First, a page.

The indie class of 2012 has more than its fair share of moustached, knob-twiddling, vintage synthesiser enthusiasts. People who pay more homage to New Order and Suicide than Television and the MC5, the influences of choice for guitar bands since the Strokes-inspired Great Guitar Revival of the early Noughties.
Errors, the arty Glaswegian three-piece signed to Mogwai's Rock Action label, are the ideal example of this, armed with thoughtful, dreamy and occasionally energetic electro soundscapes. For Errors, moods take precedence over anything as prosaic as songs and New Relics is an eight-track mini-album with some down-beat moods indeed. It's released eight months after the excellent (and DiS-approved) Have Some Faith in Magic in January (incidentally, how an eight-track record can be a mini-album I don't know). So should we still have faith?
People joining the Errors ride in recent times may be slightly perturbed by this new release. Errors' début It's Not Something But it is Like Whatever mixed angular Radiohead guitars with dance rhythms and its successor, Come Down With Me, showed up Afrobeat leanings, while Have Some Faith… was the second side of David Bowie's Low remade for the iPhone generation. New Relics feels more like a work in progress, a record that was more satisfying to make than to listen to.
It starts well, with opener 'Engine Homes's swooping Vangelis soundscape - a synthy, brooding drama with Eighties nostalgia pangs, a glistening instrumental overture. 'Ammaboa Glass' is Talking Heads' Remain in Light but with all the taut, frenetic energy removed. Shapeless, echoed vowels float over swelling synths, but there's no crescendo. You couldn't quite describe this as singing in the traditional sense - here, the voice is another instrument, a very analogue synth. Errors's vocals always sound like they're coming from someone standing very, very far away. In a cave perhaps. Or a well.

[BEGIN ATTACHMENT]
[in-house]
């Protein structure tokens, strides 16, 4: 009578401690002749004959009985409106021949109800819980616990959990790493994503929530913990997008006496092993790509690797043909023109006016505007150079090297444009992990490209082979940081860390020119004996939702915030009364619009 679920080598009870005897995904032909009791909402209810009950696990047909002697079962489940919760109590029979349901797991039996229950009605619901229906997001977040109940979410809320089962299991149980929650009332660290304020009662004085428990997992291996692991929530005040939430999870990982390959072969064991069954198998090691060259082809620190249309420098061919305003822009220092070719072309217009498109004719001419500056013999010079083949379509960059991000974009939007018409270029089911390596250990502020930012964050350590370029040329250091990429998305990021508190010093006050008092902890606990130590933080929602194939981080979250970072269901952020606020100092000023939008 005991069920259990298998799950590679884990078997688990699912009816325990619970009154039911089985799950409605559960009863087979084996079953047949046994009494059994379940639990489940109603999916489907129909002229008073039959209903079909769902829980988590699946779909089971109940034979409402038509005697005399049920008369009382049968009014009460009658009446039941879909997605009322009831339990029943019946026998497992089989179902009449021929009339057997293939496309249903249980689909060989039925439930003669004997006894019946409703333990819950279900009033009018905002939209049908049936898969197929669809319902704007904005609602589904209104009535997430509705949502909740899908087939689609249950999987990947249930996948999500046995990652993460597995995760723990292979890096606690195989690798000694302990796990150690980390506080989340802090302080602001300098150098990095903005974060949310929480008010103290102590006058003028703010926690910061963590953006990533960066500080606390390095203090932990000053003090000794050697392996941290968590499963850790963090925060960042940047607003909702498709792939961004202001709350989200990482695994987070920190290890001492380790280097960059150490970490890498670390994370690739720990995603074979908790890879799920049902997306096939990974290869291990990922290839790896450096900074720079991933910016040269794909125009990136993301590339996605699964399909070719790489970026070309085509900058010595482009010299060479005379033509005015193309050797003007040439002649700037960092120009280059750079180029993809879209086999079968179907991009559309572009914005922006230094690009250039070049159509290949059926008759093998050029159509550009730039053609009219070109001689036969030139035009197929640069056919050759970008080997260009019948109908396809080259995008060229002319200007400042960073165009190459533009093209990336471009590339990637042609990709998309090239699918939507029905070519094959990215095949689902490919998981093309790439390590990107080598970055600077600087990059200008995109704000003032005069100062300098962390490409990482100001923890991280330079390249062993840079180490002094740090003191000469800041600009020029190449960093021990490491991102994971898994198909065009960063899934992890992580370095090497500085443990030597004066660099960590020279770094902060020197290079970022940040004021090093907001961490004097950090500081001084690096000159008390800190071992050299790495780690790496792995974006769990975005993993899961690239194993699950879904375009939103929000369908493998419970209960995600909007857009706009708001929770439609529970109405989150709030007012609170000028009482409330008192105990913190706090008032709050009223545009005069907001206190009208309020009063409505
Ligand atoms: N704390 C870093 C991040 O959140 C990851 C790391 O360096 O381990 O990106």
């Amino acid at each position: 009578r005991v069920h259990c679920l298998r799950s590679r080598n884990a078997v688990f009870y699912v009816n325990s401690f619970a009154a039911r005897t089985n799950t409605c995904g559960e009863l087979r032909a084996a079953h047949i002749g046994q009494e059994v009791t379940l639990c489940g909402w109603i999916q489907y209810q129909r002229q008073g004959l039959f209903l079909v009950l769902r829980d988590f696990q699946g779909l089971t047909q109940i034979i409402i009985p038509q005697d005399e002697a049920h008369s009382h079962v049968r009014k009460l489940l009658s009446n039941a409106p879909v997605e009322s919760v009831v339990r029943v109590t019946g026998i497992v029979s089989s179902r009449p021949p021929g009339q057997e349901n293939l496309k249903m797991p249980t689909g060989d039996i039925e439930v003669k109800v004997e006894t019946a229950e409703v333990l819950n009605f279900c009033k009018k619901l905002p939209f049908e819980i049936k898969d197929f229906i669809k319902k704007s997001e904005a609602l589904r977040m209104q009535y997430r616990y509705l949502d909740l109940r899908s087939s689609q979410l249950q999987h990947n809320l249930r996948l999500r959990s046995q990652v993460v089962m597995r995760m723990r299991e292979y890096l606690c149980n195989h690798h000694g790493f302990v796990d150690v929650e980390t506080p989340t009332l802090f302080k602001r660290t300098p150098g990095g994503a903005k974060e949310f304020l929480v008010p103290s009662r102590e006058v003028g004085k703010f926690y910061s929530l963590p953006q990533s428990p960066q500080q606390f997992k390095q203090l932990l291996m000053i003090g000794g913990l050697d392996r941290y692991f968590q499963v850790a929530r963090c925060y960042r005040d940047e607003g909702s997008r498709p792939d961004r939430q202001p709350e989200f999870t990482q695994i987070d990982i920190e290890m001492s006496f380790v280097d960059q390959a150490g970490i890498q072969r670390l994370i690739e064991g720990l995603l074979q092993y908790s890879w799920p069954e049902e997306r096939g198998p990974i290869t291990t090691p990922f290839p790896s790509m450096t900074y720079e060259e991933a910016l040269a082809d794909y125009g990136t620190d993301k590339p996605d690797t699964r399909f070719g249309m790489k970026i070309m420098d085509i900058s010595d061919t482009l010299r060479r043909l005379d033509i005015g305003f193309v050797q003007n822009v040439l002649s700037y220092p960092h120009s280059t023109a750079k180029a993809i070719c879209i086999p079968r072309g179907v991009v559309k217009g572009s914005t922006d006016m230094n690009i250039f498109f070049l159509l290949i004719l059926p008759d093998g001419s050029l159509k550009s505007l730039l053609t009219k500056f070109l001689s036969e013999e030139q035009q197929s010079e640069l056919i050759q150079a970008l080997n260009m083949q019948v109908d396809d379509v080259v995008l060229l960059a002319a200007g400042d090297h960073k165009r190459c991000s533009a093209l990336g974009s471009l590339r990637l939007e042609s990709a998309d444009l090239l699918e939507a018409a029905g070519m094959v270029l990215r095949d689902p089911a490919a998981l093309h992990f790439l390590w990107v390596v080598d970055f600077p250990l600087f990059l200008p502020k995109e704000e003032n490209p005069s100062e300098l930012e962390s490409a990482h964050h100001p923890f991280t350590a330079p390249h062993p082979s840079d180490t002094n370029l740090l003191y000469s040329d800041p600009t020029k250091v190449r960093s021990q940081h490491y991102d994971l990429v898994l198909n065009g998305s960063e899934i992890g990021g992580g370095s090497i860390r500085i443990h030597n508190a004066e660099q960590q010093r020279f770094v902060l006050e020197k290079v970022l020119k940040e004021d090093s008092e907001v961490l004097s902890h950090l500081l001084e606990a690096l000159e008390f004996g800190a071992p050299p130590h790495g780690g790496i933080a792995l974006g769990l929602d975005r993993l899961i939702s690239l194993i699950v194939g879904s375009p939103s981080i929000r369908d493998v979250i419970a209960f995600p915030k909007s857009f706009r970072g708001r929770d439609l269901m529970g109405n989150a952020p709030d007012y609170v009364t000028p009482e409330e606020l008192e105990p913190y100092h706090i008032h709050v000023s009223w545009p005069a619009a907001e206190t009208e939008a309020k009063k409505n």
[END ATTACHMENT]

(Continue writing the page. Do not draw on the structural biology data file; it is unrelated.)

Title track 'Relics' is more effective: female vocals add a wistful, Cocteau Twins-esque effect as a slow-plodding funereal electrobeat pulses on - seemingly - forever. 'Hemlock' sounds like someone stuck in well singing over The Knife's first album, but it's affecting and effective. But there's no 'Pleasure Palaces' to add some adrenaline to proceedings or the euphoria of 'Holus-Bolus' - two standout moments from …Magic - this time around.
New Relics is laden with slow dread: minor chords seem to offer no hope amid the clouds. Maybe all those festival slots sap your appetite for bouncy music. Either way, a little edge of anger has gone.
The instrumental 'Gros-Bron-Ange' sounds uncannily like C418's soundtrack to Minecraft, the excellent open world computer game, which isn't at all a bad thing.
On 'White Infinity' it becomes clear Errors have been drinking from the same epic Eighties college rock stream that infused M83's Hurry Up We're Dreaming. A bigness abounds, much like early Simple Minds. Only on album closer 'Pegasus' does Relics come to life, with a relentless house beat punctuating the gloom.
It's still a fascinating, singular path that Errors are on, one that isn't a slave to fashion or to... anything, really. But this doesn't match the shifts in evolution that gave previous works such a feeling of excitement. This is easy to like but hard to love.
6Patrick Smith's Score